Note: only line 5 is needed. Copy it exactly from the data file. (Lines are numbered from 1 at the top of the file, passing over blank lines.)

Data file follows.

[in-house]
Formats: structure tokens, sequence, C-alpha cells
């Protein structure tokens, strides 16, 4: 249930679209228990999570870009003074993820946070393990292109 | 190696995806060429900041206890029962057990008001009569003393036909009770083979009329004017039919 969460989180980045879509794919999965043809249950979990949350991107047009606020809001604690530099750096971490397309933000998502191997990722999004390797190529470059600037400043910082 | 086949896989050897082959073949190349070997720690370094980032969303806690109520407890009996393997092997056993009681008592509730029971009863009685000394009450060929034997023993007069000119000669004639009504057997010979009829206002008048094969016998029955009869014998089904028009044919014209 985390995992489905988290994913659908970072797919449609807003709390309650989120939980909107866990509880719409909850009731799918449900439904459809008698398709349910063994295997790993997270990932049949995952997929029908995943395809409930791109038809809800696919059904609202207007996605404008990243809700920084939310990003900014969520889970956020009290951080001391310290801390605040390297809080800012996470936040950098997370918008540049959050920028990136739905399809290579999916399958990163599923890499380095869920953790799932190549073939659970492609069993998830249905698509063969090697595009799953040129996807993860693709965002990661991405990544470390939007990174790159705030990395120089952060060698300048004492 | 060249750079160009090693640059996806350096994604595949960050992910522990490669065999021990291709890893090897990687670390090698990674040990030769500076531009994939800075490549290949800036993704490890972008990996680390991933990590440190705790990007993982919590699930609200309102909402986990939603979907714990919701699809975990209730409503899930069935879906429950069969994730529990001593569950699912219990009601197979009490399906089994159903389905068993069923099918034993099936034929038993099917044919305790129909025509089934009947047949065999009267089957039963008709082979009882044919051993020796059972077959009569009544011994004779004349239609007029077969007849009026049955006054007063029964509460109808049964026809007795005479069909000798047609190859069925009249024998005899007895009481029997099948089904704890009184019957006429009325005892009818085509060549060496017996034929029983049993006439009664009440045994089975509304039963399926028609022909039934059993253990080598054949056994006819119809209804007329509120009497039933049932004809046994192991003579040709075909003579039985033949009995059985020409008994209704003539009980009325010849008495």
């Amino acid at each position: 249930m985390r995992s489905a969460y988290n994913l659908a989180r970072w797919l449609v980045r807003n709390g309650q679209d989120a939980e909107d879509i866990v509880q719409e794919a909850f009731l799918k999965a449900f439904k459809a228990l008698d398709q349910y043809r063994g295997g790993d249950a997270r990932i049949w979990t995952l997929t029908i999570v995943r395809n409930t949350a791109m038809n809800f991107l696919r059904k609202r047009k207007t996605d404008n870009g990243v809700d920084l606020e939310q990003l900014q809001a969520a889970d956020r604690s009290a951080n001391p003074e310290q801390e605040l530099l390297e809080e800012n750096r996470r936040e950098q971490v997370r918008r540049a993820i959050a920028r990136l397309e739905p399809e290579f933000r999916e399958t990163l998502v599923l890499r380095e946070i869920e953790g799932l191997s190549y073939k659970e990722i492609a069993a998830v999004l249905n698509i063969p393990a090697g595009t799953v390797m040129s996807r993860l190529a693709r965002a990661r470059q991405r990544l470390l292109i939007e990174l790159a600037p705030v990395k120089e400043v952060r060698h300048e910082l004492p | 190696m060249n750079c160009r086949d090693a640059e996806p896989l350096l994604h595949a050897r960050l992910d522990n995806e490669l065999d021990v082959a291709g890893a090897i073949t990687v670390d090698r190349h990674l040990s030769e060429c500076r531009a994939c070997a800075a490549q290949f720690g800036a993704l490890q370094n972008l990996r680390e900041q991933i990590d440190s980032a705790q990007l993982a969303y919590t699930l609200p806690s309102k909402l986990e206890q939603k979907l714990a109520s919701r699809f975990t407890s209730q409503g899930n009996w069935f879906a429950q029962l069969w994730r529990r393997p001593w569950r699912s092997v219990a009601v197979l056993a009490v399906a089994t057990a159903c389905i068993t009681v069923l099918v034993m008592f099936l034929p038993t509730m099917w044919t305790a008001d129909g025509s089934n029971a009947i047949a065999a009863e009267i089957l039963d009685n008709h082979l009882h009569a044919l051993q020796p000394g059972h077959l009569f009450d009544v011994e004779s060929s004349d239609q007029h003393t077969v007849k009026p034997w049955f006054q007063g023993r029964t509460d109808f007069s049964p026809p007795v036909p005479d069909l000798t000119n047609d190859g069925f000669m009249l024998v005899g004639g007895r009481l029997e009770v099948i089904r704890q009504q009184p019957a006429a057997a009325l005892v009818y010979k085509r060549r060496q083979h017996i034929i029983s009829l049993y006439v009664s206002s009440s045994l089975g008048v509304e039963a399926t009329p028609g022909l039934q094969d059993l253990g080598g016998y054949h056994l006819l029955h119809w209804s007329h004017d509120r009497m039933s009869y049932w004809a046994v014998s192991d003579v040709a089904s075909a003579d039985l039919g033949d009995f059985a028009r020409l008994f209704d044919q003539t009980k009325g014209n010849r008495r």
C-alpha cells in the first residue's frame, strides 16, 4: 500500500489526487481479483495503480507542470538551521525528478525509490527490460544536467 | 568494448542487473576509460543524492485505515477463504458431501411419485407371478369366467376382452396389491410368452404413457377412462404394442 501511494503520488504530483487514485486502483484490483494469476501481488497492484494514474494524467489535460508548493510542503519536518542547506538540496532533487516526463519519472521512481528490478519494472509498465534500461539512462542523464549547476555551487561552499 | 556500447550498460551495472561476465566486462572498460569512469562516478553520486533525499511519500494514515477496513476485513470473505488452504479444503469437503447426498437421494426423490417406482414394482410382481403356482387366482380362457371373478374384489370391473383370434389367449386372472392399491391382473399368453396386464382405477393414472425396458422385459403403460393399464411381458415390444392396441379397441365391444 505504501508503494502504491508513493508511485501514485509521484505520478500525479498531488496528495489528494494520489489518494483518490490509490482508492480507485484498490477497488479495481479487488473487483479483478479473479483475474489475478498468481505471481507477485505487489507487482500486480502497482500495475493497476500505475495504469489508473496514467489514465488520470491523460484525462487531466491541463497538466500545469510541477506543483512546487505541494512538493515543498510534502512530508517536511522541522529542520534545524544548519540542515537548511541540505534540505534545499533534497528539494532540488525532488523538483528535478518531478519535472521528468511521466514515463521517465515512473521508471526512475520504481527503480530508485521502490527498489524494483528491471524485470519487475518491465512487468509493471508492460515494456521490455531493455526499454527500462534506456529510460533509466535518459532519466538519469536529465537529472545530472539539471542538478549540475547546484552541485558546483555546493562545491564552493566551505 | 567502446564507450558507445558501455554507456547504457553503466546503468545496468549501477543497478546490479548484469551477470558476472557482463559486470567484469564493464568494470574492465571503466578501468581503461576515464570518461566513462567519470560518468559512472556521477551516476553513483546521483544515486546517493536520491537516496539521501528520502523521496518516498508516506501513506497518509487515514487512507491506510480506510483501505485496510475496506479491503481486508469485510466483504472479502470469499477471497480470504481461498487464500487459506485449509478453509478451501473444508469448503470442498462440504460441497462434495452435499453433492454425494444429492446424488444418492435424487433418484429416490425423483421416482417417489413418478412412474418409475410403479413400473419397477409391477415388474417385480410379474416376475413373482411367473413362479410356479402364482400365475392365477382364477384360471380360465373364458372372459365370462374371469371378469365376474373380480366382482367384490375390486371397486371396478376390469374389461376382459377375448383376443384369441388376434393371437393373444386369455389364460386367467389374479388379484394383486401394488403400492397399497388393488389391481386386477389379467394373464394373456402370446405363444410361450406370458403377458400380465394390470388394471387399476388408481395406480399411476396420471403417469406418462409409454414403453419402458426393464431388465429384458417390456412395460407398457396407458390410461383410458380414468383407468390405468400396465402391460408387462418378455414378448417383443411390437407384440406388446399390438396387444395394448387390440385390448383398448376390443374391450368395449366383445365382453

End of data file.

C-alpha cells in the first residue's frame, strides 16, 4: 500500500489526487481479483495503480507542470538551521525528478525509490527490460544536467 | 568494448542487473576509460543524492485505515477463504458431501411419485407371478369366467376382452396389491410368452404413457377412462404394442 501511494503520488504530483487514485486502483484490483494469476501481488497492484494514474494524467489535460508548493510542503519536518542547506538540496532533487516526463519519472521512481528490478519494472509498465534500461539512462542523464549547476555551487561552499 | 556500447550498460551495472561476465566486462572498460569512469562516478553520486533525499511519500494514515477496513476485513470473505488452504479444503469437503447426498437421494426423490417406482414394482410382481403356482387366482380362457371373478374384489370391473383370434389367449386372472392399491391382473399368453396386464382405477393414472425396458422385459403403460393399464411381458415390444392396441379397441365391444 505504501508503494502504491508513493508511485501514485509521484505520478500525479498531488496528495489528494494520489489518494483518490490509490482508492480507485484498490477497488479495481479487488473487483479483478479473479483475474489475478498468481505471481507477485505487489507487482500486480502497482500495475493497476500505475495504469489508473496514467489514465488520470491523460484525462487531466491541463497538466500545469510541477506543483512546487505541494512538493515543498510534502512530508517536511522541522529542520534545524544548519540542515537548511541540505534540505534545499533534497528539494532540488525532488523538483528535478518531478519535472521528468511521466514515463521517465515512473521508471526512475520504481527503480530508485521502490527498489524494483528491471524485470519487475518491465512487468509493471508492460515494456521490455531493455526499454527500462534506456529510460533509466535518459532519466538519469536529465537529472545530472539539471542538478549540475547546484552541485558546483555546493562545491564552493566551505 | 567502446564507450558507445558501455554507456547504457553503466546503468545496468549501477543497478546490479548484469551477470558476472557482463559486470567484469564493464568494470574492465571503466578501468581503461576515464570518461566513462567519470560518468559512472556521477551516476553513483546521483544515486546517493536520491537516496539521501528520502523521496518516498508516506501513506497518509487515514487512507491506510480506510483501505485496510475496506479491503481486508469485510466483504472479502470469499477471497480470504481461498487464500487459506485449509478453509478451501473444508469448503470442498462440504460441497462434495452435499453433492454425494444429492446424488444418492435424487433418484429416490425423483421416482417417489413418478412412474418409475410403479413400473419397477409391477415388474417385480410379474416376475413373482411367473413362479410356479402364482400365475392365477382364477384360471380360465373364458372372459365370462374371469371378469365376474373380480366382482367384490375390486371397486371396478376390469374389461376382459377375448383376443384369441388376434393371437393373444386369455389364460386367467389374479388379484394383486401394488403400492397399497388393488389391481386386477389379467394373464394373456402370446405363444410361450406370458403377458400380465394390470388394471387399476388408481395406480399411476396420471403417469406418462409409454414403453419402458426393464431388465429384458417390456412395460407398457396407458390410461383410458380414468383407468390405468400396465402391460408387462418378455414378448417383443411390437407384440406388446399390438396387444395394448387390440385390448383398448376390443374391450368395449366383445365382453